Evidence-based Clinical Practice Guidelines
Evidence-based clinical practice guidelines are developed with a prospective, systematic approach. Clinical questions are developed for a particular topic and a targeted literature search is conducted to find pertinent research articles that can address the clinical questions. Articles are critically appraised for study quality using critical appraisal checklists according to criteria referenced in key publications on evidence-based medicine.1-6
Depending on type of study (prognostic, diagnostic, or therapeutic) and quality of study, each article is assigned a corresponding level of evidence according to the ASPS Evidence Rating Scales, which were modified from scales developed by other surgical specialties and authorities on evidence-based medicine.6, 7
Practice recommendations are developed through review of the critically appraised literature and consensus of the ASPS Health Policy Committee. Recommendations are based on the strength of supporting evidence and are graded according to the ASPS Grade Recommendation Scale, which was modified from scales used by other surgical specialties and authorities in the practice of evidence-based medicine. 6,7
In March 2011, The Insitute of Medicine published "Standards for Developing Trustworthy Clinical Practice Guidelines" in an effort to standardize the clinical practice guideline development process. To ensure compliance with IOM recommendations, the ASPS Health Policy Committee updated and approved it's Guideline Development Process in September 2011. A full list of current ASPS Evidence-based Guidelines can be found in the Evidence-based Guidelines/Practice Parameters section.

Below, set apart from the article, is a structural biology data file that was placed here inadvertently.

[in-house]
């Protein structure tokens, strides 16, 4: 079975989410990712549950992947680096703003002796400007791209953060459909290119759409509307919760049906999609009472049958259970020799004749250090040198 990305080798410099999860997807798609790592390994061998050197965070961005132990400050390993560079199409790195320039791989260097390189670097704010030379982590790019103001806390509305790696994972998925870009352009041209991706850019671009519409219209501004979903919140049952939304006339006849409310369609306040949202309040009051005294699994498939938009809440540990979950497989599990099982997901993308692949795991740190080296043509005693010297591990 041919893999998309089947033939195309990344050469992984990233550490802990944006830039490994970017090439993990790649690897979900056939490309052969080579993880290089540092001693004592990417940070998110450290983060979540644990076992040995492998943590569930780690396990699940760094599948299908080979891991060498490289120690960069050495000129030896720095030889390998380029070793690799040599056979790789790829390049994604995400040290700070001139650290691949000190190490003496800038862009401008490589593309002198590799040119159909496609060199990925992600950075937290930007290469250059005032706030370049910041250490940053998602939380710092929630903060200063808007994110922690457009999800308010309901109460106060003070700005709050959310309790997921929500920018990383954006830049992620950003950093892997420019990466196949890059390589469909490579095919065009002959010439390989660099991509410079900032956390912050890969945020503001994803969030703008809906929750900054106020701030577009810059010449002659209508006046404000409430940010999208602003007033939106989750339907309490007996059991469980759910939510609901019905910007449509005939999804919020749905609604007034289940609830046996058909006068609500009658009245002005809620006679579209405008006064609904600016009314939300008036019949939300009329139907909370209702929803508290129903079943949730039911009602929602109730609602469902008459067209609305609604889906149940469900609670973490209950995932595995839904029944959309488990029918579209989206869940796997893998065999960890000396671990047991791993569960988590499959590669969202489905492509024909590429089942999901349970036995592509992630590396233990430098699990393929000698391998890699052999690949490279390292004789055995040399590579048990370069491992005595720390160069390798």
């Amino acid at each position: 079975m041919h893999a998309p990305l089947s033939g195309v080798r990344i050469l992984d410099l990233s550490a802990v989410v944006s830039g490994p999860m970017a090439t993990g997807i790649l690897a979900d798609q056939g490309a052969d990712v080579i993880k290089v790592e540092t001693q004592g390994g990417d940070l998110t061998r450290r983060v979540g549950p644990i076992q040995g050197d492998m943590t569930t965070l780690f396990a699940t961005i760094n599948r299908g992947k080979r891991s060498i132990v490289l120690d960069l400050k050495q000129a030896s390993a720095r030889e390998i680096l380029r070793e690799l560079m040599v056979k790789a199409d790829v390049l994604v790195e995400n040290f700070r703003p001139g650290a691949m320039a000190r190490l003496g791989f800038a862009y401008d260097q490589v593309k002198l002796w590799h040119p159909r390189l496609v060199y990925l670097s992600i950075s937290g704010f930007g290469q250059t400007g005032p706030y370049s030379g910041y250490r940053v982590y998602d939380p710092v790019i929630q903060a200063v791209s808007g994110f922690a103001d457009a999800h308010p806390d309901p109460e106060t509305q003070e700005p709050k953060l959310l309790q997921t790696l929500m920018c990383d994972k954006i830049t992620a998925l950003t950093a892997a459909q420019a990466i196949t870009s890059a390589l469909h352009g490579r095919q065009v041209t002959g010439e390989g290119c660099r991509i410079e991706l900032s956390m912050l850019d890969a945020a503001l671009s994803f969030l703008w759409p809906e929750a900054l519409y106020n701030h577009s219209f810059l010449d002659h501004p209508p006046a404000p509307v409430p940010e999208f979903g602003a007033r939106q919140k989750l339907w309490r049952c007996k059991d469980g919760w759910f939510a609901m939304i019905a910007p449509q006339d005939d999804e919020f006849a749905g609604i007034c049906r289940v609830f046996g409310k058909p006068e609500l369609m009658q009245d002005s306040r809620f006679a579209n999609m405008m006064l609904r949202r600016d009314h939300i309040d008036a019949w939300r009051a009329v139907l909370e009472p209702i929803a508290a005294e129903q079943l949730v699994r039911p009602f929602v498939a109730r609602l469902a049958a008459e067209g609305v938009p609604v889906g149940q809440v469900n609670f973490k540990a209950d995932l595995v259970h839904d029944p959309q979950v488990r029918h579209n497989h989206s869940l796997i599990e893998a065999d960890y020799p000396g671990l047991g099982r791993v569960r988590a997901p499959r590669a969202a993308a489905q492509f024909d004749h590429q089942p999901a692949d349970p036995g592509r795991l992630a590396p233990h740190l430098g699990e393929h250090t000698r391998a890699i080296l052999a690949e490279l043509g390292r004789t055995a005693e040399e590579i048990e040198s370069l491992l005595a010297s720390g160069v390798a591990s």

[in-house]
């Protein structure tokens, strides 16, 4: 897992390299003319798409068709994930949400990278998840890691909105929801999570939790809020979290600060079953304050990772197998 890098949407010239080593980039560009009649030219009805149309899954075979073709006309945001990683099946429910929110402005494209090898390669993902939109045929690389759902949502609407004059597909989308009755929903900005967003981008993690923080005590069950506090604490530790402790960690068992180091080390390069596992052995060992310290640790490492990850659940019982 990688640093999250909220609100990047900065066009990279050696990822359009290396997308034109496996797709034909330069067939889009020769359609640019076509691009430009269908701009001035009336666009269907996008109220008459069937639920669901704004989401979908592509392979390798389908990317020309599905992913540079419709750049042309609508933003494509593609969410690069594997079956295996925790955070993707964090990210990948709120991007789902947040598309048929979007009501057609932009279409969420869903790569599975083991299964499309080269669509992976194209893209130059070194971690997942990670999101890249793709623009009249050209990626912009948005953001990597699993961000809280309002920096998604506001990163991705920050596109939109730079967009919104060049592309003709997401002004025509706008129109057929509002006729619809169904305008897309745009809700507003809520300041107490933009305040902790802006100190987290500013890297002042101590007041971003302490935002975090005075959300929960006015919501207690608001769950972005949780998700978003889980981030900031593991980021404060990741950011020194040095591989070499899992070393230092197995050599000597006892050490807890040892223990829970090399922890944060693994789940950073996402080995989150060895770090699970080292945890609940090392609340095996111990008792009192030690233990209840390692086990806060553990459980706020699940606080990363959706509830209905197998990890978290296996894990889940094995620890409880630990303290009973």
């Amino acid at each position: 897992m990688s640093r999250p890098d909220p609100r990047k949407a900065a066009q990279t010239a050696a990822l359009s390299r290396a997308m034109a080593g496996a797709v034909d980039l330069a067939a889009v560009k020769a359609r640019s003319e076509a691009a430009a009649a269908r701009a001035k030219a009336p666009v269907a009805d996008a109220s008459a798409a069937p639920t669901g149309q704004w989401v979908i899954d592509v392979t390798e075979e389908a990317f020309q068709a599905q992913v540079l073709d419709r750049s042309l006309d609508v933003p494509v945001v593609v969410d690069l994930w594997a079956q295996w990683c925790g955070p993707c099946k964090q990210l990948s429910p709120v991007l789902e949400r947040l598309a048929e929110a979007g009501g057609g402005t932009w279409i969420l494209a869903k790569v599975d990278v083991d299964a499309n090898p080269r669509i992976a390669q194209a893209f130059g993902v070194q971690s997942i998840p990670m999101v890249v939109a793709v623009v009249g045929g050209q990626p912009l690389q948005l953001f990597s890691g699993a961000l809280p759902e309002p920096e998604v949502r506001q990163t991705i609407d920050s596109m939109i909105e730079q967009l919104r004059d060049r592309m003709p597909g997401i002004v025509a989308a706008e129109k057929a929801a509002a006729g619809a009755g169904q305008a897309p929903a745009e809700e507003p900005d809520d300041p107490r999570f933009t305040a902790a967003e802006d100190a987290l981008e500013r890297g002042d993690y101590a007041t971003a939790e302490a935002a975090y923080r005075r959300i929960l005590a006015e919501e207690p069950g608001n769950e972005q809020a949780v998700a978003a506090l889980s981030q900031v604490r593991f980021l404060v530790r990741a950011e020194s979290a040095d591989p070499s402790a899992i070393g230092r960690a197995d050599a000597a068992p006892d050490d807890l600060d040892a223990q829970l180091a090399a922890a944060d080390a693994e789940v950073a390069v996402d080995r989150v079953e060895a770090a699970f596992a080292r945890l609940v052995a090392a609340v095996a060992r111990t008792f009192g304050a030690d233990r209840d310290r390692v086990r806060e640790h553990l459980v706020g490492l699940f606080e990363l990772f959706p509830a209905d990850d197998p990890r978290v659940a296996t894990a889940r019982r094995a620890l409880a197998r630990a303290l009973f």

1. Greenhalgh, T. How to read a paper: the basics of evidence-based medicine, Third Ed. Oxford: Blackwell Publishing, 2006.
2. Lang, T. A., Secic, M. How to report statistics in medicine, Second Ed. Philadelphia: American College of Physicians, 2006.
3. Straus, S. E., Richardson, W. S., Glasziou, P., Haynes, R. B. Evidence-based medicine: How to practice and teach EBM, Third Ed. Philadelphia: Elsevier Churchill Livingstone, 2005.
4. Guyatt, G. and Rennie, D. The evidence-based medicine working group Users' guides to the medical literature. Essentials of evidence-based clinical practice. Chicago: American Medical Association, 2002.
5. Critical Appraisal Skills Program Tools. 2006. http://www.sph.nhs.uk/. Accessed 6-17-2011.
6. Center for Evidence Based Medicine. Levels of evidence and grades of recommendations. Center for Evidence Based Medicine website. 2001. http://www.cebm.net/?o=1025. Accessed 6-14-2013.
7. The Journal of Bone and Joint Surgery. Instructions to authors: Levels of evidence for primary research question. JBJS Online. 2007. http://jbjs.org/instructions-for-authors. Accessed 6-14-2013